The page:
Rocks fit for kings make Cheongtae a royal place to visit
And that was exactly what King Taejo did more than six centuries ago after founding the Joseon Dynasty.
After achieving his ambition of establishing a new kingdom, King Taejo made a series of trips to pay homage to his ancestors’ graves and made a brief stop at the mountain en route. The head of the village suggested a mossy rock in the thick forest as the right place for the royal presence and offered him lunch there. A mossy rock may not sound too inviting, but the king was obviously impressed by the scenic view.
After the meal, the king asked for a brush, ink and paper and wrote two Chinese characters, “cheong” and “tae,” meaning “green” and “great.” He then gave the paper and the name to the villagers. And thus their mountain became known as Cheongtae.
The mountain is about 1,200 meters (3,937 feet) above sea level, and its upper mid-slopes boast around 402 hectares of pine trees, big cone pines and various kinds of broad-leaved trees.
The government designated the grove as a “national forest for rest” in 1993. The two-hour drive from Seoul provides enough time to get the skycrapers of the urban forest out of one’s mind in preparation for the sweet scents and sounds Cheongtae’s pine forest.
There are 34 government-designated national forests, says Kim Yeong-hoon, an official with the Mount Cheongtae forest management office.
“This is an exhibition place for the national forests,” said Kim, who takes special pride in Cheongtae. “We have greeted many foreign forestry ministers on their tours of Korean forests.”
The Korea National Tourism Organization also recommends Cheongtae as a good place to visit in August when an escape from the scorching heat of the city becomes almost mandatory.
Kim gets perplexed by requests to point out the exact rock that provided King Taejo his temporary throne.
A stroll through the forest proves Kim right. From the entrance, the air gets velvety, cool and pleasantly moist, with the scent of grass and trees.
It is a different kind of refreshment from the aggressive cooling provided by urban air-conditioning. The weather forecast had mentioned the possibility of a blistering heat wave, but the forest has a natural immunity to such a phenomenon.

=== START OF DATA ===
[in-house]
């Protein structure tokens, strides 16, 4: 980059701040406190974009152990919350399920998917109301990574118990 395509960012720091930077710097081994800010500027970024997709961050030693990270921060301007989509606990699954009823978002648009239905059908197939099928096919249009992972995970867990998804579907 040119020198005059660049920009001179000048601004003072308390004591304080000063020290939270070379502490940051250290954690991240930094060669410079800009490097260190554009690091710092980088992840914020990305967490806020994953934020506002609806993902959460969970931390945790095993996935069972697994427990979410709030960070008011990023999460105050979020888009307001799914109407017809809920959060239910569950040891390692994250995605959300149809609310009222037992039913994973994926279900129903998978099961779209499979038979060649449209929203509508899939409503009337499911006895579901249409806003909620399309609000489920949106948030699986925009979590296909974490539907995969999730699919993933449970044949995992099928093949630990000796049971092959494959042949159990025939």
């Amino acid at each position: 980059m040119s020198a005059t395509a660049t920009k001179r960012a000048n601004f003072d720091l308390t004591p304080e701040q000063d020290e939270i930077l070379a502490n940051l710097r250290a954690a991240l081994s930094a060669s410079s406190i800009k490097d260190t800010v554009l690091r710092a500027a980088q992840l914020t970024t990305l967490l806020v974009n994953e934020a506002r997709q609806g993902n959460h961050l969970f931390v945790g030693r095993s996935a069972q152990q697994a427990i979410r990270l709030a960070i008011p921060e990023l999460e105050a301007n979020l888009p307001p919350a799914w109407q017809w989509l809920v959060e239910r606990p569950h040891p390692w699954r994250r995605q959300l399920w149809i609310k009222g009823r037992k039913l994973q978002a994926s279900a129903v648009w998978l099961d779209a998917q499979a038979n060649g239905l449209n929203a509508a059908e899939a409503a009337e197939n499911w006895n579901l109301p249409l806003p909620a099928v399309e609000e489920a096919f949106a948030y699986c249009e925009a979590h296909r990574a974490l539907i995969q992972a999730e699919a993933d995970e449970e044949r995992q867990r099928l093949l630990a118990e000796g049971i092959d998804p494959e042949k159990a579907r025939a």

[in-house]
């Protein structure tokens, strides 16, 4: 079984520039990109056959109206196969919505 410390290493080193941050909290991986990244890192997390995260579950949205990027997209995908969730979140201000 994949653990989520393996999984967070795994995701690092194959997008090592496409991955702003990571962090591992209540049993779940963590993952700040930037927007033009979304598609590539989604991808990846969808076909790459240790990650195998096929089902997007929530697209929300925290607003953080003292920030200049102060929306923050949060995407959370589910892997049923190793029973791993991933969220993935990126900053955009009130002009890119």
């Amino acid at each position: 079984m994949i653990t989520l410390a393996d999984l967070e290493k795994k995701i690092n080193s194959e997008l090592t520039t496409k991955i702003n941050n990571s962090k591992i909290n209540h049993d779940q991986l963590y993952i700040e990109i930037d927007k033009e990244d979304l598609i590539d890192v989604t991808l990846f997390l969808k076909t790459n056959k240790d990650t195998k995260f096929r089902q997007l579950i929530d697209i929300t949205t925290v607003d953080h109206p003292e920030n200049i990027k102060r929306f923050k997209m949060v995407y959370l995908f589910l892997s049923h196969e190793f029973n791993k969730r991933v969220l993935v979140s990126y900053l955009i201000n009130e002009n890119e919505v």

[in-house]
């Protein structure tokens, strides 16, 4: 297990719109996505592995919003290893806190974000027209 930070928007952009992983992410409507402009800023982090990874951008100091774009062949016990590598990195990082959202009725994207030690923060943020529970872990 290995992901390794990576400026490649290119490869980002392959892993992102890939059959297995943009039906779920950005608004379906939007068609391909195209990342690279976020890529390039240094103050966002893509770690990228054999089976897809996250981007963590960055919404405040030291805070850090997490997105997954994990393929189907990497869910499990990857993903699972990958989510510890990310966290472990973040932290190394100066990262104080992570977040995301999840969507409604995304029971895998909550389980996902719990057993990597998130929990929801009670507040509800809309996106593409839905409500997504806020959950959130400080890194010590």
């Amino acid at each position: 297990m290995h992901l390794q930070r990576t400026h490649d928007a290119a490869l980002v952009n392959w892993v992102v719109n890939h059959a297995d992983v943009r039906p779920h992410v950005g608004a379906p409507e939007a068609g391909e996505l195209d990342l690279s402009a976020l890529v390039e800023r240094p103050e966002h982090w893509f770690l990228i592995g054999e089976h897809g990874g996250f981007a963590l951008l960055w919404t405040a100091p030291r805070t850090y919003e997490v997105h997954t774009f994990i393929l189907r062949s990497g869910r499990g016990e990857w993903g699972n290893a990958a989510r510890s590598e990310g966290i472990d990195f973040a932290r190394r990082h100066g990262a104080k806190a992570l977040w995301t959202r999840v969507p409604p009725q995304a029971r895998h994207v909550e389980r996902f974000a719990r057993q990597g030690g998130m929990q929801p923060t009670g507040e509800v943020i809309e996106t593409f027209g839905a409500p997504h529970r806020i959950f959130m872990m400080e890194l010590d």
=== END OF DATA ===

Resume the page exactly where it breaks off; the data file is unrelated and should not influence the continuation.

The sky was obscured by various types of leaves that created a dappled light, turning the extreme heat of midday into a benign and soporific warmth.
All was quiet except for birds chirping, water flowing through a nearby valley and breezes gently swaying the branches.
The stroll, which Koreans call “a therapeutic bath in the air of the forest,” is an easy journey, as there are trails cut through the trees. After a leisurely walk along a trail for about two hours, I found my mossy rock at a valley, sat there and dipped my bare feet into the water. It was crystal clear and ice-cold. I had to pull my feet out within a few seconds for fear of getting frostbite ― that’s not an anxiety I had hitherto experienced in the middle of August.
Along the way, I could see fellow visitors, quietly reading or taking a nap amid thick trees as squirrels scurried through branches. Many visitors brought lunch boxes and mats, a good way to enjoy the forest which has no restaurants inside. If you are a hiking enthusiast who cannot get a big enough fix by just walking through the forest, there is a two-hour course to the top of Mount Cheongtae, which directly connects to various points on the forest trail.